Sometime ago, I saw a presentation by Val Steeves, Professor of Criminology at the University of Ottawa (Canada), about her research on smart toys. The talk focused on Hello Barbie, a Barbie-branded doll which is advertised as “the first fashion doll that can have a two-way conversation with girls”, and featuring “speech recognition and progressive … Continue reading Biases in algorithms – the case of Hello Barbie
In an ideal world, customers would flock to our doors, buy our products over and over again, and happily tell others about their experiences with our brands. But, in the real world, that doesn’t usually happen. In the real world, marketers need to use various techniques to convince customers to use their product. For instance, … Continue reading Data harvesting on social media as seduction
Let me share with you a short video that came to my attention, recently. It shows how much personal data we give away, when we like a page on Facebook:
At its latest event, on 12thSeptember 2018, Apple announced a new version of its smartwatch. The Apple Watch Series 4 includes features such as a display that has 30% more usable space than the previous versions, a fall detection mechanism which sends out an alert if the user remains immobile after the suspected fall, and … Continue reading Apple Watch Series 4 will appeal to older customers; and that is a great marketing move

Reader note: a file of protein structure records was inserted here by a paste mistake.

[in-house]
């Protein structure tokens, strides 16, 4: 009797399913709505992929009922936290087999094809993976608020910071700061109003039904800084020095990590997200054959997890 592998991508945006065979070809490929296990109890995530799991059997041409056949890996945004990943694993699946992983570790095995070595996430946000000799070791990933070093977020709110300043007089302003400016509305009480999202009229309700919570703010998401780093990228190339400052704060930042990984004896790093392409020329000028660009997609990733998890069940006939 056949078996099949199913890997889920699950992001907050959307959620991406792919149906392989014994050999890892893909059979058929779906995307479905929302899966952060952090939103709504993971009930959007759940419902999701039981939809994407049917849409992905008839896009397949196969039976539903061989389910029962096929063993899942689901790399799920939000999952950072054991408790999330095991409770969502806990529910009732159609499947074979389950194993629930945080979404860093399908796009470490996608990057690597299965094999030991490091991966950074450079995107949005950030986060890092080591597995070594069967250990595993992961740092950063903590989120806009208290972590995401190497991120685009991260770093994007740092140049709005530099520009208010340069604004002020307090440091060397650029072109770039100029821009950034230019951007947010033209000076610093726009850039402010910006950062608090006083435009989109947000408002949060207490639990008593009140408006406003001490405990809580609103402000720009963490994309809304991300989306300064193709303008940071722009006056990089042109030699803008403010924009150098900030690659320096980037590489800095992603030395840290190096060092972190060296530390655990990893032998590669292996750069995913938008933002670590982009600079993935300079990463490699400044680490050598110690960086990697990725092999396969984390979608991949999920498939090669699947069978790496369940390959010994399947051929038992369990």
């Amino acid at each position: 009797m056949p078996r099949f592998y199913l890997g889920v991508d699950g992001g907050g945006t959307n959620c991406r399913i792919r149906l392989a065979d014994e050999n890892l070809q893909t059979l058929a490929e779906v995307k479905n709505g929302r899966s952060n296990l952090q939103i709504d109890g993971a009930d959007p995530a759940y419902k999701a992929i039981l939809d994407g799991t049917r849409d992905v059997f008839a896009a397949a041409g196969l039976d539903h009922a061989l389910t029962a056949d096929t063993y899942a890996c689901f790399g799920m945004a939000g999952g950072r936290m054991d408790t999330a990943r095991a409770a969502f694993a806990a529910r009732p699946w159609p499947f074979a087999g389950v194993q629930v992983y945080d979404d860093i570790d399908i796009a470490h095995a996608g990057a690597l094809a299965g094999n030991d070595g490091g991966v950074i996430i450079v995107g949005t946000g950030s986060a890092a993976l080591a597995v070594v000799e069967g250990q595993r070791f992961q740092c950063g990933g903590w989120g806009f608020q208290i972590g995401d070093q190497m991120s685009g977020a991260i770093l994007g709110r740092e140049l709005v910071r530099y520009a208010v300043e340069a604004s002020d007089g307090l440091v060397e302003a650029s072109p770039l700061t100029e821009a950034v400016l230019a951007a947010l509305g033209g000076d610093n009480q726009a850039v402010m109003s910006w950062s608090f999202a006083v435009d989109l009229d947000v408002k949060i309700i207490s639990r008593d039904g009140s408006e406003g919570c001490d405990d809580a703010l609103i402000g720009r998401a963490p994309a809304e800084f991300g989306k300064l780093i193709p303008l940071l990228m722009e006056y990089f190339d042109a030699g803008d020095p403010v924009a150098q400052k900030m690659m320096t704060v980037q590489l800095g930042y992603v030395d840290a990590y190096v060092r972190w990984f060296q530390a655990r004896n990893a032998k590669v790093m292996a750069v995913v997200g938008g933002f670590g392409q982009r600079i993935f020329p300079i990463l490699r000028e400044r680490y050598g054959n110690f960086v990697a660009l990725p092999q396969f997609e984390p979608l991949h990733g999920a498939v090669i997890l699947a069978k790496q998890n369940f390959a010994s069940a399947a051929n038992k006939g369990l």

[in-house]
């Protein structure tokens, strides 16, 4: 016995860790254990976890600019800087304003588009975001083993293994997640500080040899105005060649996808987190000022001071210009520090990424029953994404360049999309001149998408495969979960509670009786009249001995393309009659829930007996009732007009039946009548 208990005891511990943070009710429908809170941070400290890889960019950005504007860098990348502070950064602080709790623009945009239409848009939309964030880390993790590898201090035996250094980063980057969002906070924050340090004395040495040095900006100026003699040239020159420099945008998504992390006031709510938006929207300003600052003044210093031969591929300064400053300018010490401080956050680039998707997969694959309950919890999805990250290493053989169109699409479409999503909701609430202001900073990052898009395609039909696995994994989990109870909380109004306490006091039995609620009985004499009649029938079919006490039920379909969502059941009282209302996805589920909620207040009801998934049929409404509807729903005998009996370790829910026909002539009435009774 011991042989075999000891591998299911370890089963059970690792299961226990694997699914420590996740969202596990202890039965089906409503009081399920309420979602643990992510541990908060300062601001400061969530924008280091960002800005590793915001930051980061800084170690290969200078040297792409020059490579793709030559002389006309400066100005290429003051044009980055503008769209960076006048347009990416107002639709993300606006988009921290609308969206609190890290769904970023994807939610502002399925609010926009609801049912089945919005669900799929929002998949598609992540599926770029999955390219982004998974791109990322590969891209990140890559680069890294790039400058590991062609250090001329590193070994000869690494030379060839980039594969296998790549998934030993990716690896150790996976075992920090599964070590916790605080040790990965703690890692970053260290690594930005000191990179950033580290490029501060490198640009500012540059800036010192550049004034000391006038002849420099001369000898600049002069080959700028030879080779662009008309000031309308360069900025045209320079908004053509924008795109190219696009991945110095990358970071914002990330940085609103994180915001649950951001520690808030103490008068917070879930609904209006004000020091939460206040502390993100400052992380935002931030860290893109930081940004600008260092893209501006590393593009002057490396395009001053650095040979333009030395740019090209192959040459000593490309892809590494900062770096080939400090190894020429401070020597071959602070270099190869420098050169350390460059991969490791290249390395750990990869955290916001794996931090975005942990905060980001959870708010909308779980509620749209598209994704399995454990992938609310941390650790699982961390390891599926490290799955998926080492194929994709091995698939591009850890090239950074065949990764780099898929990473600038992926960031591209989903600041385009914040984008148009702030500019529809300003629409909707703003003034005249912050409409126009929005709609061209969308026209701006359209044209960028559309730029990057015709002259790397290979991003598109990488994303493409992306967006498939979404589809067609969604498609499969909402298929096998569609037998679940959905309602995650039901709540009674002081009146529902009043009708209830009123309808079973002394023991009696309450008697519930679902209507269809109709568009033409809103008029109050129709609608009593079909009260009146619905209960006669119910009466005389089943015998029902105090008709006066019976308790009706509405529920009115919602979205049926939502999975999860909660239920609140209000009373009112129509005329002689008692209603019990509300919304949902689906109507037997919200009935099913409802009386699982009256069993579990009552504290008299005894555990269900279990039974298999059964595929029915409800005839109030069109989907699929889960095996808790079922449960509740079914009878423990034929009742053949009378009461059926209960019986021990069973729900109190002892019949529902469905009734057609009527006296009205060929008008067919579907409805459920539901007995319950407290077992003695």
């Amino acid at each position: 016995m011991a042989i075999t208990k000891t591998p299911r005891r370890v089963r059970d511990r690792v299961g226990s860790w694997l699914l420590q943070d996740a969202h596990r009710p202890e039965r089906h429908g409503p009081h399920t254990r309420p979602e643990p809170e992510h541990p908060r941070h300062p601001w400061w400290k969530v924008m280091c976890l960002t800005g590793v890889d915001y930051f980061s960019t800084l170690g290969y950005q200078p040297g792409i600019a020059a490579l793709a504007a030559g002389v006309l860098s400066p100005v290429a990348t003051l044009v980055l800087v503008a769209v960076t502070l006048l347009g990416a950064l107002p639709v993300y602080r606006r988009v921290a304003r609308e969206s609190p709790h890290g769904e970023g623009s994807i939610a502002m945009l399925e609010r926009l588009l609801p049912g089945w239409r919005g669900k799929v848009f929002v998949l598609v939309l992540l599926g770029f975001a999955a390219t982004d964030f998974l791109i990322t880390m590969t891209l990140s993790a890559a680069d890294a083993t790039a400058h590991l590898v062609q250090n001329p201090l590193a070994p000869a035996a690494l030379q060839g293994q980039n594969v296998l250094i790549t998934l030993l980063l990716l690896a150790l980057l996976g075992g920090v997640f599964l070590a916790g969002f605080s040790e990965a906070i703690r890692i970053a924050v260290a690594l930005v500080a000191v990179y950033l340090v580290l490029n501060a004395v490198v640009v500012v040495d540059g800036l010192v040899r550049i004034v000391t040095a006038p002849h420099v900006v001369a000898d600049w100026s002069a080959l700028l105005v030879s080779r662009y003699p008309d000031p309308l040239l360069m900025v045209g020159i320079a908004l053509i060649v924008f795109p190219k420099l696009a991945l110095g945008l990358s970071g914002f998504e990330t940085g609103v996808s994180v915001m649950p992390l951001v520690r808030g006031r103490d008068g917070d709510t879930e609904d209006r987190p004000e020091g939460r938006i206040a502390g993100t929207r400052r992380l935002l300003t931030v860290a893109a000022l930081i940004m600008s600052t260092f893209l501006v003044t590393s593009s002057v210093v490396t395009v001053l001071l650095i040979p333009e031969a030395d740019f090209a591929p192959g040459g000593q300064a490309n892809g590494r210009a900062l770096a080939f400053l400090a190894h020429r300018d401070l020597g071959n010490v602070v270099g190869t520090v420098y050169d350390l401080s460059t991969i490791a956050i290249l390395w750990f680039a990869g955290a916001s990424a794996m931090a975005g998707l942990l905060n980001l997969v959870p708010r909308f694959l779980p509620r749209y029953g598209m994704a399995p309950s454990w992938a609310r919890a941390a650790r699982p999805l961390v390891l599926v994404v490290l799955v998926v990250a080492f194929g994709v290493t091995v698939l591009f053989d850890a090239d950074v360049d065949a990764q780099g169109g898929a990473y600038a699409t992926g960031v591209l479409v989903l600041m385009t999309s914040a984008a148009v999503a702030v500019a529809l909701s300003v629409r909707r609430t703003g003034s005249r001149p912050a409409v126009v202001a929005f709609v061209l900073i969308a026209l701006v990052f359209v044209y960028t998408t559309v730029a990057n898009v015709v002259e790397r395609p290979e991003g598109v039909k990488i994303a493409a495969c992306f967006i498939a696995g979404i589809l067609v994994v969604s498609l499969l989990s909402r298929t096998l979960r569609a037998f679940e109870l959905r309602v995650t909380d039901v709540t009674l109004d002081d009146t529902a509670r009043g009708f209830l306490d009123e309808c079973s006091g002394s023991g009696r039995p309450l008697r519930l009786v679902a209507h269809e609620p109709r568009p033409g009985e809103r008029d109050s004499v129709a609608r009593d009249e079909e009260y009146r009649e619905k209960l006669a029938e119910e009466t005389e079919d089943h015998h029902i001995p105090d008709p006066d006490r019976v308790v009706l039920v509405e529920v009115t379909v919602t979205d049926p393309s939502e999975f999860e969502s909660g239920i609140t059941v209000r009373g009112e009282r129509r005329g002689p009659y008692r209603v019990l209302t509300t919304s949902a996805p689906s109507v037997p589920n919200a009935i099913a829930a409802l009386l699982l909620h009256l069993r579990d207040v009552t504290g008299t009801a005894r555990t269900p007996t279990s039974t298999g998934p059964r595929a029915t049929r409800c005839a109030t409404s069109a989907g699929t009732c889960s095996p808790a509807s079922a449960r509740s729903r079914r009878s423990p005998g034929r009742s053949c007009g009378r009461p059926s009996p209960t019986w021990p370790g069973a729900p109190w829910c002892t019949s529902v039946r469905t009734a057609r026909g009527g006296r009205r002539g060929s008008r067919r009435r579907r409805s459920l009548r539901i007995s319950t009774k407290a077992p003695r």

I don’t think that I have ever read a full set of terms and conditions from one of the tech giants. And I think that I am in the majority, here. Most terms of service are extremely long, as illustrated by Dima Yarovinsky’s installation at the Visualizing Knowledge 2018 exhibition. The artist printed the … Continue reading A peak into tech giants’ terms and conditions
Did you survive #GDPRday, and the associated barrage of e-mails letting you know about updated privacy policies, or asking you to opt-in to mailing lists? Let’s hope this new regulation will be a catalyst for change in organisations’ attitudes towards personal data. However, we can neither lay all the blame on organisations, nor all … Continue reading GPDR is great but not enough. A change in attitudes is urgently needed.
I came across Dr Kristin Laurin’s work on rationalisation when she participated in episode 125 of the You Are Not So Smart podcast. She found that people’s core beliefs change when they feel powerless about the situation that they find themselves in. This occurs via a process of rationalisation – i.e., we try to … Continue reading When consumers feel powerless about a situation, their attitude changes